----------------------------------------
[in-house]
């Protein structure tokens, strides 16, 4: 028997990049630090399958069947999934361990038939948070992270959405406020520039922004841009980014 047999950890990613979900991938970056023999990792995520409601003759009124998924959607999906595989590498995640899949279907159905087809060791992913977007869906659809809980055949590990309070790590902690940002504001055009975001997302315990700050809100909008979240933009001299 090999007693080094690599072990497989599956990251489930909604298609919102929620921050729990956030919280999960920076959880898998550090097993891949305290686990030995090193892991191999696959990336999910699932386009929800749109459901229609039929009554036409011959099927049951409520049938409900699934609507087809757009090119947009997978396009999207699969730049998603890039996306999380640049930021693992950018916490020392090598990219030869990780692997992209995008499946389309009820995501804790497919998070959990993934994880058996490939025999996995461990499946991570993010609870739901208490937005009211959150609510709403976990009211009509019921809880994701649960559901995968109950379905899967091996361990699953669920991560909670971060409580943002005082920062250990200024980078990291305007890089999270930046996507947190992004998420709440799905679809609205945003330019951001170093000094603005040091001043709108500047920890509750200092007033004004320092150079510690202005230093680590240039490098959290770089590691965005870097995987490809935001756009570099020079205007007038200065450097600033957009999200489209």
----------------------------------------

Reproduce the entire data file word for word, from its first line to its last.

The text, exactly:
[in-house]
């Protein structure tokens, strides 16, 4: 028997990049630090399958069947999934361990038939948070992270959405406020520039922004841009980014 047999950890990613979900991938970056023999990792995520409601003759009124998924959607999906595989590498995640899949279907159905087809060791992913977007869906659809809980055949590990309070790590902690940002504001055009975001997302315990700050809100909008979240933009001299 090999007693080094690599072990497989599956990251489930909604298609919102929620921050729990956030919280999960920076959880898998550090097993891949305290686990030995090193892991191999696959990336999910699932386009929800749109459901229609039929009554036409011959099927049951409520049938409900699934609507087809757009090119947009997978396009999207699969730049998603890039996306999380640049930021693992950018916490020392090598990219030869990780692997992209995008499946389309009820995501804790497919998070959990993934994880058996490939025999996995461990499946991570993010609870739901208490937005009211959150609510709403976990009211009509019921809880994701649960559901995968109950379905899967091996361990699953669920991560909670971060409580943002005082920062250990200024980078990291305007890089999270930046996507947190992004998420709440799905679809609205945003330019951001170093000094603005040091001043709108500047920890509750200092007033004004320092150079510690202005230093680590240039490098959290770089590691965005870097995987490809935001756009570099020079205007007038200065450097600033957009999200489209």